Women are dying from backstreet abortions. But reforms to Malawi's 157-year-old laws are stuck

Updated 5:01 AM ET, Wed September 26, 2018

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CNN is committed to covering gender inequality wherever it occurs in the world. This story is part of As Equals, a year-long series.

Blantyre, Malawi David Minyatso holds the voter registration card of his late wife, Selina.
The last time he saw her, she had just found out she was pregnant with their fourth child.
"She told me she was feeling symptoms of pregnancy. She left for her home village two days later to visit her parents," 36-year-old Minyatso said, standing in the doorway of their thatched-roof home in Kaseleka village, his daughters playing in the dirt yard outside.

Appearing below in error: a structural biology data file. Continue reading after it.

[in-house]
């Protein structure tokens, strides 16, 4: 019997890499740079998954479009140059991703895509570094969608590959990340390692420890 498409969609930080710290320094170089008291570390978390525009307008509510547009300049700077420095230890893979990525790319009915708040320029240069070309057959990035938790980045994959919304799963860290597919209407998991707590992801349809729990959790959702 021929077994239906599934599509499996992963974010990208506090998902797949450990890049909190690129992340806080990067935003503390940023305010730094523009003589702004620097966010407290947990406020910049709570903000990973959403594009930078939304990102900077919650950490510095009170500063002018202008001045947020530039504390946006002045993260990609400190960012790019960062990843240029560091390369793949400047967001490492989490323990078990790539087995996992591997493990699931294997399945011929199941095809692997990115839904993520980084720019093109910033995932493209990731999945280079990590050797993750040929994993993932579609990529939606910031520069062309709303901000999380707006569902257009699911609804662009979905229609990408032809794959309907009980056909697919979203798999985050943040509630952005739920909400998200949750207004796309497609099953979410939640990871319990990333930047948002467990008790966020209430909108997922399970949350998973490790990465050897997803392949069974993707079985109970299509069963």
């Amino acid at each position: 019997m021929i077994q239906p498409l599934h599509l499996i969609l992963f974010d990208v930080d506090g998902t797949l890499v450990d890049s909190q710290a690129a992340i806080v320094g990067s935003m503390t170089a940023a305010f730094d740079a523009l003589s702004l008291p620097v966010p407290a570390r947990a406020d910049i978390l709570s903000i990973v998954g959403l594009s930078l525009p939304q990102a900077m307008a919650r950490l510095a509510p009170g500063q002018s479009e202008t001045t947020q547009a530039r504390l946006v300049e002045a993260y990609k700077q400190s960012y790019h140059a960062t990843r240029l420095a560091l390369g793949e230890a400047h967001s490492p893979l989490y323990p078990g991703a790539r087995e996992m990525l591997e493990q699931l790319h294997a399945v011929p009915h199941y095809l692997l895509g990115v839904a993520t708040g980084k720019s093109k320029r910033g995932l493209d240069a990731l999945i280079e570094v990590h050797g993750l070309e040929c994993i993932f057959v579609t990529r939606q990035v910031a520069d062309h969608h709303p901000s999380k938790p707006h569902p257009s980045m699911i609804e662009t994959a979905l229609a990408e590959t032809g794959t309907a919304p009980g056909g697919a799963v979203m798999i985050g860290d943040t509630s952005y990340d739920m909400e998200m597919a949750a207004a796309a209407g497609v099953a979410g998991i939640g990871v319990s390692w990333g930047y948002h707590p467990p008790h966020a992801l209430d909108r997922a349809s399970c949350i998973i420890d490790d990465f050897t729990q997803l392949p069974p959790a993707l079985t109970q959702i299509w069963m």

"I was later told that she went to a traditional healer to seek abortion-induced drugs which killed her."
Selina Black is among hundreds of women who die every year in Malawi as a result of the government's restrictive abortion law, which only permits the procedure in cases where the woman's life is at risk. Obtaining an abortion for any other reason is punishable by seven to 14 years in prison; while people supplying drugs or instruments to procure abortion can face three years in jail.